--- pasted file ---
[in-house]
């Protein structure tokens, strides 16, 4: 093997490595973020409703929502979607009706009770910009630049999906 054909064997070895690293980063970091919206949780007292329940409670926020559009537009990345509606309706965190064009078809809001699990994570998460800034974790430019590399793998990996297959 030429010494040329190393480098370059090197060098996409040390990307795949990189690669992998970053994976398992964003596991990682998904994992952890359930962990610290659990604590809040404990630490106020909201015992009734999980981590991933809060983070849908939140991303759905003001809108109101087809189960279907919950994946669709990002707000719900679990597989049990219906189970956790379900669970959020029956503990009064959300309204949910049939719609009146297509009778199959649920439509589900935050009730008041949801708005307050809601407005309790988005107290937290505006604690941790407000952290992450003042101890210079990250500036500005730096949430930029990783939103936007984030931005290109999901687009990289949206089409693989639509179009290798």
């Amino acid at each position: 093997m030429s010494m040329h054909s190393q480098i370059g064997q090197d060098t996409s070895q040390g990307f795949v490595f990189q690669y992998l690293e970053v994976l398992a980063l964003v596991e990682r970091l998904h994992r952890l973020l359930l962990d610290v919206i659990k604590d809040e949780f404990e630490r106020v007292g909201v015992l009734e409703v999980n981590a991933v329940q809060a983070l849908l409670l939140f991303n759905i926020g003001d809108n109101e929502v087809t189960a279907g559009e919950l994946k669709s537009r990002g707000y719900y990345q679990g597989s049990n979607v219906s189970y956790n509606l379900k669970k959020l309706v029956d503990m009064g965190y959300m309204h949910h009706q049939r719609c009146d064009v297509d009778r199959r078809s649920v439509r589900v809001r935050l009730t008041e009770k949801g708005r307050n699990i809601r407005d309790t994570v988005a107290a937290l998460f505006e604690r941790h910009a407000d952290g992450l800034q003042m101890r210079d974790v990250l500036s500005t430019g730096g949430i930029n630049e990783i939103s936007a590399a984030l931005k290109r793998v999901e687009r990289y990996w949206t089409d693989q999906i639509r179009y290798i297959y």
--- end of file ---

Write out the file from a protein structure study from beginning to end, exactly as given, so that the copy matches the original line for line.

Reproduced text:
[in-house]
């Protein structure tokens, strides 16, 4: 093997490595973020409703929502979607009706009770910009630049999906 054909064997070895690293980063970091919206949780007292329940409670926020559009537009990345509606309706965190064009078809809001699990994570998460800034974790430019590399793998990996297959 030429010494040329190393480098370059090197060098996409040390990307795949990189690669992998970053994976398992964003596991990682998904994992952890359930962990610290659990604590809040404990630490106020909201015992009734999980981590991933809060983070849908939140991303759905003001809108109101087809189960279907919950994946669709990002707000719900679990597989049990219906189970956790379900669970959020029956503990009064959300309204949910049939719609009146297509009778199959649920439509589900935050009730008041949801708005307050809601407005309790988005107290937290505006604690941790407000952290992450003042101890210079990250500036500005730096949430930029990783939103936007984030931005290109999901687009990289949206089409693989639509179009290798």
């Amino acid at each position: 093997m030429s010494m040329h054909s190393q480098i370059g064997q090197d060098t996409s070895q040390g990307f795949v490595f990189q690669y992998l690293e970053v994976l398992a980063l964003v596991e990682r970091l998904h994992r952890l973020l359930l962990d610290v919206i659990k604590d809040e949780f404990e630490r106020v007292g909201v015992l009734e409703v999980n981590a991933v329940q809060a983070l849908l409670l939140f991303n759905i926020g003001d809108n109101e929502v087809t189960a279907g559009e919950l994946k669709s537009r990002g707000y719900y990345q679990g597989s049990n979607v219906s189970y956790n509606l379900k669970k959020l309706v029956d503990m009064g965190y959300m309204h949910h009706q049939r719609c009146d064009v297509d009778r199959r078809s649920v439509r589900v809001r935050l009730t008041e009770k949801g708005r307050n699990i809601r407005d309790t994570v988005a107290a937290l998460f505006e604690r941790h910009a407000d952290g992450l800034q003042m101890r210079d974790v990250l500036s500005t430019g730096g949430i930029n630049e990783i939103s936007a590399a984030l931005k290109r793998v999901e687009r990289y990996w949206t089409d693989q999906i639509r179009y290798i297959y």